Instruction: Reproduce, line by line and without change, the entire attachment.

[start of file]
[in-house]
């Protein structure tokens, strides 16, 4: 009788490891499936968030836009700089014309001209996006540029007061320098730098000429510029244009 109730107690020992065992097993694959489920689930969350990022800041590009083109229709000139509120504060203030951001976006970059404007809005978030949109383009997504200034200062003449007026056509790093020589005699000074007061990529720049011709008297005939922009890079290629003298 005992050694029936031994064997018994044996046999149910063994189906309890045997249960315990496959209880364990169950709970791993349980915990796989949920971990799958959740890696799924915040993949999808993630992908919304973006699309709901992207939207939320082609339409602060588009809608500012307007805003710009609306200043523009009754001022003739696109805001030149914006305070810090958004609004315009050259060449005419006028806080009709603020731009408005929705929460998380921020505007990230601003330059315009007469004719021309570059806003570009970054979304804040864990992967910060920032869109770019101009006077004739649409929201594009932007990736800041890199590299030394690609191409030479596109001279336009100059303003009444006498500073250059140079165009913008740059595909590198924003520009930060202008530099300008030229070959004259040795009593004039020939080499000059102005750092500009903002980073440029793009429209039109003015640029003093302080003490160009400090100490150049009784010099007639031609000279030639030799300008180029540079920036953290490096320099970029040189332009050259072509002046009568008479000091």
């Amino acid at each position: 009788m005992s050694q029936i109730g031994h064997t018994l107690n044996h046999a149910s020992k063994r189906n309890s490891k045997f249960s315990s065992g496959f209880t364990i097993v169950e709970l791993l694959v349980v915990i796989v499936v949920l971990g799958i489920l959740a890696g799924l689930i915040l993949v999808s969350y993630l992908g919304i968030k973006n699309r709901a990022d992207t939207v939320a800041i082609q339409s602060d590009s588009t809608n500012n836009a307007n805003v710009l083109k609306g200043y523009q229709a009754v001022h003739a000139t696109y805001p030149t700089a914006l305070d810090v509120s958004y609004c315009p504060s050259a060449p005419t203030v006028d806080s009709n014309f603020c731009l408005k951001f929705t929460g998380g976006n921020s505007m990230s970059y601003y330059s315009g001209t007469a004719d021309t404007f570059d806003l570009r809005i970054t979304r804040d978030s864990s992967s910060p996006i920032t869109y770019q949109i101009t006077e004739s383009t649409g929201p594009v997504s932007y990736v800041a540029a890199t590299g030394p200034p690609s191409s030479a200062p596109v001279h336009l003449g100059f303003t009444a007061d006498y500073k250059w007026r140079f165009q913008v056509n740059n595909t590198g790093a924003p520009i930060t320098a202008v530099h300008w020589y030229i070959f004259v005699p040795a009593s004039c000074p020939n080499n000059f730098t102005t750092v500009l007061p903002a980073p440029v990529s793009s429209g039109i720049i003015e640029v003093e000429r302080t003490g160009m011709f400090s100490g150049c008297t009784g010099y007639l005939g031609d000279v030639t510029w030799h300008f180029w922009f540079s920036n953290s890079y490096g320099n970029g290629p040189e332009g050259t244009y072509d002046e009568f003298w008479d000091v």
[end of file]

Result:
[in-house]
């Protein structure tokens, strides 16, 4: 009788490891499936968030836009700089014309001209996006540029007061320098730098000429510029244009 109730107690020992065992097993694959489920689930969350990022800041590009083109229709000139509120504060203030951001976006970059404007809005978030949109383009997504200034200062003449007026056509790093020589005699000074007061990529720049011709008297005939922009890079290629003298 005992050694029936031994064997018994044996046999149910063994189906309890045997249960315990496959209880364990169950709970791993349980915990796989949920971990799958959740890696799924915040993949999808993630992908919304973006699309709901992207939207939320082609339409602060588009809608500012307007805003710009609306200043523009009754001022003739696109805001030149914006305070810090958004609004315009050259060449005419006028806080009709603020731009408005929705929460998380921020505007990230601003330059315009007469004719021309570059806003570009970054979304804040864990992967910060920032869109770019101009006077004739649409929201594009932007990736800041890199590299030394690609191409030479596109001279336009100059303003009444006498500073250059140079165009913008740059595909590198924003520009930060202008530099300008030229070959004259040795009593004039020939080499000059102005750092500009903002980073440029793009429209039109003015640029003093302080003490160009400090100490150049009784010099007639031609000279030639030799300008180029540079920036953290490096320099970029040189332009050259072509002046009568008479000091």
């Amino acid at each position: 009788m005992s050694q029936i109730g031994h064997t018994l107690n044996h046999a149910s020992k063994r189906n309890s490891k045997f249960s315990s065992g496959f209880t364990i097993v169950e709970l791993l694959v349980v915990i796989v499936v949920l971990g799958i489920l959740a890696g799924l689930i915040l993949v999808s969350y993630l992908g919304i968030k973006n699309r709901a990022d992207t939207v939320a800041i082609q339409s602060d590009s588009t809608n500012n836009a307007n805003v710009l083109k609306g200043y523009q229709a009754v001022h003739a000139t696109y805001p030149t700089a914006l305070d810090v509120s958004y609004c315009p504060s050259a060449p005419t203030v006028d806080s009709n014309f603020c731009l408005k951001f929705t929460g998380g976006n921020s505007m990230s970059y601003y330059s315009g001209t007469a004719d021309t404007f570059d806003l570009r809005i970054t979304r804040d978030s864990s992967s910060p996006i920032t869109y770019q949109i101009t006077e004739s383009t649409g929201p594009v997504s932007y990736v800041a540029a890199t590299g030394p200034p690609s191409s030479a200062p596109v001279h336009l003449g100059f303003t009444a007061d006498y500073k250059w007026r140079f165009q913008v056509n740059n595909t590198g790093a924003p520009i930060t320098a202008v530099h300008w020589y030229i070959f004259v005699p040795a009593s004039c000074p020939n080499n000059f730098t102005t750092v500009l007061p903002a980073p440029v990529s793009s429209g039109i720049i003015e640029v003093e000429r302080t003490g160009m011709f400090s100490g150049c008297t009784g010099y007639l005939g031609d000279v030639t510029w030799h300008f180029w922009f540079s920036n953290s890079y490096g320099n970029g290629p040189e332009g050259t244009y072509d002046e009568f003298w008479d000091v």